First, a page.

Chassis 05596 can be restored. Dino specialists Superformance in the U.K. offer everything from frame tubes to body skin to interior trim, so the parts are available. Many of the parts may be pattern — a British term for aftermarket — and not necessarily exactly like original, but I suspect the new owner won’t be going for concours level.

The front clip alone will run close to $20,000. The cost of other needed parts might top that number. Labor is impossible to estimate, but it will be an especially laborious job. Just sourcing parts will take tens of hours spread over months. A friend at a top restoration shop told me he wouldn’t start the job unless there was a $400,000 budget. Using local talent would significantly drop the number, but it will still take over $100,000 to put 05596 back on the road.

A possible art display

Of course, the new owner may have something else in mind for the Dino. He could be considering exhibiting it just as it sits — like the Type 22 Bugatti that lived over 70 years on the bottom of Lake Maggiore on the border of Italy and Switzerland. The Bugatti has been preserved as it was found, and it now resides in the Mullin Automotive Museum in California.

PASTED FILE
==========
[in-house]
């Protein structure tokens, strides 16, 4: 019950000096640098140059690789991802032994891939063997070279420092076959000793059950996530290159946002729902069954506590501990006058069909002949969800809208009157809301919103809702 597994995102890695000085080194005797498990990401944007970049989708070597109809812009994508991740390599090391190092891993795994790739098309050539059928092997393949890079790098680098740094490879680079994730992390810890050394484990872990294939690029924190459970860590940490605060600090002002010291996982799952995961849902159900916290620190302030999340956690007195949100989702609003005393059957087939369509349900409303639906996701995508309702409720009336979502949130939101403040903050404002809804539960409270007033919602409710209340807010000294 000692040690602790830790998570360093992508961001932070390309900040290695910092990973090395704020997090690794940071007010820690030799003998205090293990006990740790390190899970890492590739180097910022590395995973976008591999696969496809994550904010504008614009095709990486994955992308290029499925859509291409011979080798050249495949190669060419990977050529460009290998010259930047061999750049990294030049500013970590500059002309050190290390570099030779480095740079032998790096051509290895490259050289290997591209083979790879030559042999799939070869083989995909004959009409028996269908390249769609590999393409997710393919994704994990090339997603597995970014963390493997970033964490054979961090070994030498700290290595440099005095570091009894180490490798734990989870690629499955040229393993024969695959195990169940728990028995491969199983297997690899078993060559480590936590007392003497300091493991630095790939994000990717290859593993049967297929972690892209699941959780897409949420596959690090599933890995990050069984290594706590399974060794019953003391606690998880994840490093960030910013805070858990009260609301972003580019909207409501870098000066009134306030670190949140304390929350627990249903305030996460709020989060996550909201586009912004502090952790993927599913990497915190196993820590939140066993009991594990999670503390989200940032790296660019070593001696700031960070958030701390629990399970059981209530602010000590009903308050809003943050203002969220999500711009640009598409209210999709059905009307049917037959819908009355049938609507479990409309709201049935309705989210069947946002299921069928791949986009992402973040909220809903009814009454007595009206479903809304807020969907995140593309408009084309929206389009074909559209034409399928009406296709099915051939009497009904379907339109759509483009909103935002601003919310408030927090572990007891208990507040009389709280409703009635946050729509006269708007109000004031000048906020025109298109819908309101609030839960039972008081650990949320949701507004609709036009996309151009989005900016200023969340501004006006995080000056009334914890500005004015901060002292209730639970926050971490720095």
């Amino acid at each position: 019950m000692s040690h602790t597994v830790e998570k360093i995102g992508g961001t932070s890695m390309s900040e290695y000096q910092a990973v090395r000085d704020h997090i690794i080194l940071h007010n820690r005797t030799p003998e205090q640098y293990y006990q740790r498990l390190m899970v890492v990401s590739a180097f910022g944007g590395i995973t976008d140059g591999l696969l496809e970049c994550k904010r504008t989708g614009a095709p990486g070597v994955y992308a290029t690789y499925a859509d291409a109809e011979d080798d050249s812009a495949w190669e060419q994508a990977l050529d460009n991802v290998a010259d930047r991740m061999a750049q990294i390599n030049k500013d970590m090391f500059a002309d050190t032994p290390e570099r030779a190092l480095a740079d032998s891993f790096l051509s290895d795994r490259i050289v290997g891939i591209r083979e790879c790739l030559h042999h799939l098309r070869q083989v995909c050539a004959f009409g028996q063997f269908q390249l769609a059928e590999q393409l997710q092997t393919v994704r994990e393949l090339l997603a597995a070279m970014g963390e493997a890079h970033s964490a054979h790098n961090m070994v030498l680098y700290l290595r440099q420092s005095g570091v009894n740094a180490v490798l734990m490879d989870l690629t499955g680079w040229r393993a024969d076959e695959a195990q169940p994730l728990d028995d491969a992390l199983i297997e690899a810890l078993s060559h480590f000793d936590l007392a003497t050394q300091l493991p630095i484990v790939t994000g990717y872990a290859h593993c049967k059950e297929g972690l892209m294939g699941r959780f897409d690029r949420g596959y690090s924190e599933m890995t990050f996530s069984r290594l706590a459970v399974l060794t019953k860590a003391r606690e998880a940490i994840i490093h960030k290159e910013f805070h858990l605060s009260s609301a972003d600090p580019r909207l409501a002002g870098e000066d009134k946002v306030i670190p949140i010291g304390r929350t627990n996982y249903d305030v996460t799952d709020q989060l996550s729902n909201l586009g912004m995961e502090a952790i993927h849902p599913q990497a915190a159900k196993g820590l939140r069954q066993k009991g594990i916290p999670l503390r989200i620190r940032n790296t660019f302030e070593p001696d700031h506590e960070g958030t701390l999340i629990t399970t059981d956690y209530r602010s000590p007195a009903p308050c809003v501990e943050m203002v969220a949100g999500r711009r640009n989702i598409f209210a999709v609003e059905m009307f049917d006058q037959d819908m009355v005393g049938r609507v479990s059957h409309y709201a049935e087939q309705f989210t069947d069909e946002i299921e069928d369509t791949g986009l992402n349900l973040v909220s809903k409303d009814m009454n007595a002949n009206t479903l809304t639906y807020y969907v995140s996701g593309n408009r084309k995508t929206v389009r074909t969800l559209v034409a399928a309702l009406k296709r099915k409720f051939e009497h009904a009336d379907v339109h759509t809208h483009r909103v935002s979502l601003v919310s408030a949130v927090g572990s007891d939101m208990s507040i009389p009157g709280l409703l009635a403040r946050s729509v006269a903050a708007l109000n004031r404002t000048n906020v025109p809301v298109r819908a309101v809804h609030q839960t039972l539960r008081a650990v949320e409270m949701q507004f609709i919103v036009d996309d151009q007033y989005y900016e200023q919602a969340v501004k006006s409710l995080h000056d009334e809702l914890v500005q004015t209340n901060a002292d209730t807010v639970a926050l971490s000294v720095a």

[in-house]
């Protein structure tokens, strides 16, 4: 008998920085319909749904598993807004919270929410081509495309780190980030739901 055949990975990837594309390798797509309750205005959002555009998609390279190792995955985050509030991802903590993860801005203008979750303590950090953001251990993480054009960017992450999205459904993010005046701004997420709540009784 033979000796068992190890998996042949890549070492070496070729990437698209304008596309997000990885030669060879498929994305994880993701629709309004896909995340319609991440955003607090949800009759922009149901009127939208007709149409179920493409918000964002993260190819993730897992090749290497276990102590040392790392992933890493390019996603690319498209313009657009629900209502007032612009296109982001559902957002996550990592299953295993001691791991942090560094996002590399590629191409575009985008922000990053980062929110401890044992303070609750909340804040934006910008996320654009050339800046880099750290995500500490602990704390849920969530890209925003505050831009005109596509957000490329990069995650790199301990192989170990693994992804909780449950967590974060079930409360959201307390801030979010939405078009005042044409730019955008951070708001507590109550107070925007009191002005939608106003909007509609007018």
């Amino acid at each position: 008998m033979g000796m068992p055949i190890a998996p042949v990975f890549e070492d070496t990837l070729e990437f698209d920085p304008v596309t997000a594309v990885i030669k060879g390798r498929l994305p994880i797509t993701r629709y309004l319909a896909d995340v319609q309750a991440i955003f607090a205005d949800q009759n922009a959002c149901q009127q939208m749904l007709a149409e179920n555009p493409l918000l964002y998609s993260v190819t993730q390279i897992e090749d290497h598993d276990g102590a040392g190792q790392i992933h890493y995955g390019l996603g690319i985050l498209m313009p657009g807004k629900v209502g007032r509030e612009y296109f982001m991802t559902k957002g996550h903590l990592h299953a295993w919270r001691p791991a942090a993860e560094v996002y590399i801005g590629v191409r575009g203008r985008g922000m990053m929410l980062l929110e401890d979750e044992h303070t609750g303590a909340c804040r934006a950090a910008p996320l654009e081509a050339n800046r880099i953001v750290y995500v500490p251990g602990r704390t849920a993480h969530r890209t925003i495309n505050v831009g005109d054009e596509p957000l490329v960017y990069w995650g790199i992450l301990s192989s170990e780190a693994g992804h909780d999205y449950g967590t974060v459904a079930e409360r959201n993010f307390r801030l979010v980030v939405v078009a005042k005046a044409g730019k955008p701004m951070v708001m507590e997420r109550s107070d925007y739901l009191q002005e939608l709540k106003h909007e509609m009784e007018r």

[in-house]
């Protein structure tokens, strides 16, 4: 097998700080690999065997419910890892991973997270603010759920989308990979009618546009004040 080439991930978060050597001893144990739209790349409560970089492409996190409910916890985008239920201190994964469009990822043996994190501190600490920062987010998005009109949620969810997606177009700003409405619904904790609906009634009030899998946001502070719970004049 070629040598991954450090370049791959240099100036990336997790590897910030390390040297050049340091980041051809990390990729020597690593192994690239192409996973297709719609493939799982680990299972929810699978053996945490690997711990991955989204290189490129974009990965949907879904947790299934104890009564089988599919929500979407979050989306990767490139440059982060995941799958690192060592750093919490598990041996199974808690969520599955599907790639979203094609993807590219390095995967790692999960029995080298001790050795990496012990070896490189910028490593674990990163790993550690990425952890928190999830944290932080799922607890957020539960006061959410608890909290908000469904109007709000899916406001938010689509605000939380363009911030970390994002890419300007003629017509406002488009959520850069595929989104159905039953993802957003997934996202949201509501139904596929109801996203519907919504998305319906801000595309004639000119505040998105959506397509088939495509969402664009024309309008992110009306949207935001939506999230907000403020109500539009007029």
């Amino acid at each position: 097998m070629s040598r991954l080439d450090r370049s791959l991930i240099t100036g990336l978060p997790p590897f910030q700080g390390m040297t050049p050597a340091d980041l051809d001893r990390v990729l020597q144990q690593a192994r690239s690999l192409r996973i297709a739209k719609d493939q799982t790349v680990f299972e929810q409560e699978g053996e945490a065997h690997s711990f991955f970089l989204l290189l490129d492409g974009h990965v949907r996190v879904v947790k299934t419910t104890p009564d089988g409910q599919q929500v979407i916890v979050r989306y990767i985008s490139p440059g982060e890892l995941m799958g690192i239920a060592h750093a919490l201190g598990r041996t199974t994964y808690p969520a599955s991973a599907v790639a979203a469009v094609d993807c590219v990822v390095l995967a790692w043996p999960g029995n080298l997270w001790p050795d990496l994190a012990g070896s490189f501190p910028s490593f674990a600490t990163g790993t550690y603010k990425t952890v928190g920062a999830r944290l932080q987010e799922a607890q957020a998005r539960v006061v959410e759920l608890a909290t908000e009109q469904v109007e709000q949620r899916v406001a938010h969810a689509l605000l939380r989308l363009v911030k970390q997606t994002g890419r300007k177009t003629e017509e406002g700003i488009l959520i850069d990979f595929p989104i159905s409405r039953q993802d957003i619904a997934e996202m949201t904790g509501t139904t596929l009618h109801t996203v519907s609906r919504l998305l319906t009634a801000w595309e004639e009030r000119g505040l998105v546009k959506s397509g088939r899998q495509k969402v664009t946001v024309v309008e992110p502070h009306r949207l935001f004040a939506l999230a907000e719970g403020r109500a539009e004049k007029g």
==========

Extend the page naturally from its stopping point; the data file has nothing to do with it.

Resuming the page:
Another trashed Ferrari recently made headlines after selling at an art auction. French artist Bertrand Lavier is known for turning found objects into art. In 1993, he took a horribly wrecked Ferrari 308 GT4 that might have brought $10,000 as a parts car and mounted it on a $1,000 plywood base. Lavier later became an art-world darling, and everything he touched turned to gold. A wealthy Turkish collector became enamored with the Ferrari piece and coughed up $250,000 to take it home from a Paris exhibit this spring.

Another barn find?

Silverstone did a great job of working the barn-find angle. The catalog pictures showed the obligatory shots of the car in and in front of its tomb. The write-up spun the tale of why the car was neglected for all the years. They got every pound that the car was worth. The seller should be thrilled with the result.

On paper, the buyer looks potentially okay. With luck, the car can be restored and resold for a profit. But it will be a huge project. Based on today’s market, the return will hardly be worth the risk. The buyer is probably betting that the market will have advanced before the project is finished. I’m betting that 25 years from now, a garage will be unsealed to find an unfinished Dino project bearing chassis number 05596. ♦

(Introductory descriptions courtesy of Silverstone Auctions.)